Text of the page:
Vol 72, No 6 (2021)
Original paper
Published online: 2021-10-06

open access

Page views 6692
Article views/downloads 637
Get Citation

Connect on Social Media

Connect on Social Media

Immunotherapy with a biologically active ICAM-1 mAb and an siRNA targeting TSHR in a BALB/c mouse model of Graves’ disease

Xuan Wang1, Wei Liu2, Zhongying Rui1, Wei Zheng1, Jian Tan1, Ning Li1, Yang Yu1
Pubmed: 34647608
Endokrynol Pol 2021;72(6):592-600.


Background: The objective was to study targeted therapies using a biologically active monoclonal antibody against intracellular adhesion molecule-1 (ICAM-1 mAb) and an siRNA targeting thyroid-stimulating hormone (TSH) receptor (TSHR) in a BALB/c mouse model of Graves’ disease (GD).

Material and methods: An improved method for establishing a stable model of GD in BALB/c mice was developed by immunization with pcDNA 3.1/TSHR 289 and electroporation (EP). The mice in which GD was successfully established were divided into a nontreated control group, which was treated with continuous immunization, and treated groups, which were treated with the siRNA and ICAM-1 mAb. Normal mice were included as a blank group. These groups were used to compare the effects of treatment with the ICAM-1 mAb and siRNA.

Results: The two novel treatments markedly improved weight loss, serum thyroxine (T4) levels, thyroid-stimulating hormone antibody (TSAb) levels, thyroid-stimulating blocking antibody (TSBAb) levels and thyroid uptake of 99mTcO4 in GD model mice. Compared with the siRNA treatment, treatment with the ICAM-1 mAb produced more obvious benefits. The differences in the posttreatment indexes between the two treatment groups were statistically significant (p < 0.05).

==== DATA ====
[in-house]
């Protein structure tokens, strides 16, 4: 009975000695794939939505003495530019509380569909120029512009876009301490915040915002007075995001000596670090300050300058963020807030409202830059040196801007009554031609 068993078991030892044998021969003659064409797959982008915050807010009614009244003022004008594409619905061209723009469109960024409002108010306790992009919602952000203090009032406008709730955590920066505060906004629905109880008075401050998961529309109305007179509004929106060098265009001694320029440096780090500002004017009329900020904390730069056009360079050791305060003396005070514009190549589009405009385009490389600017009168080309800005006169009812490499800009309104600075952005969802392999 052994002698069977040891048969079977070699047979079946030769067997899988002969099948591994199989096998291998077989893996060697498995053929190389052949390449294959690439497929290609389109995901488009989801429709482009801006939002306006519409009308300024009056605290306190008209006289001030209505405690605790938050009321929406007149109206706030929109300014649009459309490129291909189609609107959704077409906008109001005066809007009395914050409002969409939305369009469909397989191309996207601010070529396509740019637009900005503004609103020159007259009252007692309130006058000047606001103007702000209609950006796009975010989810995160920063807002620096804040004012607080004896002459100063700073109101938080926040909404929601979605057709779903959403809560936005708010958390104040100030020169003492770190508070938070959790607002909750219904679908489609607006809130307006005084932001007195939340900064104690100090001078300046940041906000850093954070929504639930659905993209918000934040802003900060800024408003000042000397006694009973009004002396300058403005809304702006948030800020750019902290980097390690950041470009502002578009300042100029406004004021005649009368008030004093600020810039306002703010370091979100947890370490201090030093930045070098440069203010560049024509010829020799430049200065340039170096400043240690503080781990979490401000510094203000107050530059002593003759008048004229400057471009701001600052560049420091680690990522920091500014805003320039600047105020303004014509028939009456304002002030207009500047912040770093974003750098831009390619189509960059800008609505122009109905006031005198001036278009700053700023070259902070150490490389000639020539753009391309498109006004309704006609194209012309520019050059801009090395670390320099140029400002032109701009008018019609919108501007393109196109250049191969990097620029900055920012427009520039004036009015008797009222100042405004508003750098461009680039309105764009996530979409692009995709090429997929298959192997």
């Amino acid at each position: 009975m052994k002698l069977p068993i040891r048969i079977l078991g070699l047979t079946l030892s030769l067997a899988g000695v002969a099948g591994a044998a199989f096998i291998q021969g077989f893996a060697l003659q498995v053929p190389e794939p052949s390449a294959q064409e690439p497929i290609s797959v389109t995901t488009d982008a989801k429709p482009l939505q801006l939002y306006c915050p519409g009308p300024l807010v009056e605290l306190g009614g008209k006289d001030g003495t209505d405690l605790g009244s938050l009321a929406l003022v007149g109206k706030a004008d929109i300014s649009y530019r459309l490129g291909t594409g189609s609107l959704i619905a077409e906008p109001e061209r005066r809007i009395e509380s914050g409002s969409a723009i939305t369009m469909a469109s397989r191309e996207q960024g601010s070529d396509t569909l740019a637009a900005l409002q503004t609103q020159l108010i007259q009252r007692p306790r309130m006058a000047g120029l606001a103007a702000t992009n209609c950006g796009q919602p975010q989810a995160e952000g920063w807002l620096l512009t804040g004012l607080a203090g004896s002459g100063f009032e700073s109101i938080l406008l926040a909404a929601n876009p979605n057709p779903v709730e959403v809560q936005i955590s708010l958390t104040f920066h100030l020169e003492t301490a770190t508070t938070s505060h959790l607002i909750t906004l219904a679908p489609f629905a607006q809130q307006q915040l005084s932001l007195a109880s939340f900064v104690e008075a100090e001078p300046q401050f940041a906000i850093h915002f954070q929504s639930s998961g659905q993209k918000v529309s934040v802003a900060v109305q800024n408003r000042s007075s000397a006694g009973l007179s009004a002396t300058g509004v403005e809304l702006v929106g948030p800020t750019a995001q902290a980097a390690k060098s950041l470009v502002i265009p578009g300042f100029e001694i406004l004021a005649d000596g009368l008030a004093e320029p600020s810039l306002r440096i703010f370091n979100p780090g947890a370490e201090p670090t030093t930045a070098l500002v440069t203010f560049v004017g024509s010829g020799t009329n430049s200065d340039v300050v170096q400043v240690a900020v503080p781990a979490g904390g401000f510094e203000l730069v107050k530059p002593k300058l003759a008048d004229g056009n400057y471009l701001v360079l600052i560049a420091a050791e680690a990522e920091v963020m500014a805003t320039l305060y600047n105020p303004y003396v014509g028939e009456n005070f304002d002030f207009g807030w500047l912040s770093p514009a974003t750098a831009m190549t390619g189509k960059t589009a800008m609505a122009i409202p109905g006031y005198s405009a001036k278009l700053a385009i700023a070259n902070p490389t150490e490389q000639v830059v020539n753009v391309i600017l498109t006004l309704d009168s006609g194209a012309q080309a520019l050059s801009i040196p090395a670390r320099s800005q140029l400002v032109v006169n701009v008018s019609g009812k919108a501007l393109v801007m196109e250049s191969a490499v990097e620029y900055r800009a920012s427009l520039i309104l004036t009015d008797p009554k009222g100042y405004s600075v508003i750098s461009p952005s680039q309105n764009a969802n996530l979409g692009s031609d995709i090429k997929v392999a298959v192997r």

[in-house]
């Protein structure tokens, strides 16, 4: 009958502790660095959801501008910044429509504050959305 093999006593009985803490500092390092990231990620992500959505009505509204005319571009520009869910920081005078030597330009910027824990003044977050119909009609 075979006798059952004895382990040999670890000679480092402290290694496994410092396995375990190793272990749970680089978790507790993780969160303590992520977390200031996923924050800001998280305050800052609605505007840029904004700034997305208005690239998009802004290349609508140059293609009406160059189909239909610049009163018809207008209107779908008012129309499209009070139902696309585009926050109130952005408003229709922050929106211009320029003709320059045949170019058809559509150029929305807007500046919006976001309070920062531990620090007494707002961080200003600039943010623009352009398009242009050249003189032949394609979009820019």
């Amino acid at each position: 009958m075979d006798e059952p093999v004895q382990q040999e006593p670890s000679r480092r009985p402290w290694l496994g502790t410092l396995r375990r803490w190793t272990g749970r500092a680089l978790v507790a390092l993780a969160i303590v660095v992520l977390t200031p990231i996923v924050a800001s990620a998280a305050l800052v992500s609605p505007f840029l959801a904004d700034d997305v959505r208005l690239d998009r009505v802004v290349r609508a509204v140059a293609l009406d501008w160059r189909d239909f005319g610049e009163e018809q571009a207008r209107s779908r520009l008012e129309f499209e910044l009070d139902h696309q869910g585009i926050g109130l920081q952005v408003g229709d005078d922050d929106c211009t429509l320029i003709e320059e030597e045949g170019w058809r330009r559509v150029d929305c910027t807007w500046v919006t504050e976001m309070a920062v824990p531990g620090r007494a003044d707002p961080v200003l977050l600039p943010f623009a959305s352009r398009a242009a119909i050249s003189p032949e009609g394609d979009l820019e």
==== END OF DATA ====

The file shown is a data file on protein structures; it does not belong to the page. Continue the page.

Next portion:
Conclusions: These preliminary data suggest that both the biologically active ICAM-1 mAb and the siRNA targeting TSHR were effective. The ICAM-1 mAb exerted a better therapeutic effect than the siRNA targeting TSHR. Both treatments showed potential efficacy as novel treatments for GD and may therefore represent therapeutic options in addition to the existing drugs or interventions.

Article available in PDF format

View PDF Download PDF file


  1. Weetman AP. Graves' disease. N Engl J Med. 2000; 343(17): 1236–1248.
  2. Sundaresh V, Brito JP, Wang Z, et al. Comparative effectiveness of therapies for Graves' hyperthyroidism: a systematic review and network meta-analysis. J Clin Endocrinol Metab. 2013; 98(9): 3671–3677.
  3. Abraham-Nordling M, Törring O, Hamberger B, et al. Graves' disease: a long-term quality-of-life follow up of patients randomized to treatment with antithyroid drugs, radioiodine, or surgery. Thyroid. 2005; 15(11): 1279–1286.
  4. McKenna T. Graves' disease. Lancet. 2001; 357(9270): 1793–1796.
  5. Tozzoli R, Bagnasco M, Giavarina D, et al. TSH receptor autoantibody immunoassay in patients with Graves' disease: improvement of diagnostic accuracy over different generations of methods. Systematic review and meta-analysis. Autoimmun Rev. 2012; 12(2): 107–113.
  6. Besançon A, Beltrand J, Le Gac I, et al. Management of neonates born to women with Graves' disease: a cohort study. Eur J Endocrinol. 2014; 170(6): 855–862.
  7. Jang SY, Shin DY, Lee EJ, et al. Relevance of TSH-receptor antibody levels in predicting disease course in Graves' orbitopathy: comparison of the third-generation TBII assay and Mc4-TSI bioassay. Eye (Lond). 2013; 27(8): 964–971.
  8. Bahn Chair RS, Burch HB, Cooper DS, et al. American Thyroid Association, American Association of Clinical Endocrinologists. Hyperthyroidism and other causes of thyrotoxicosis: management guidelines of the American Thyroid Association and American Association of Clinical Endocrinologists. Thyroid. 2011; 21(6): 593–646.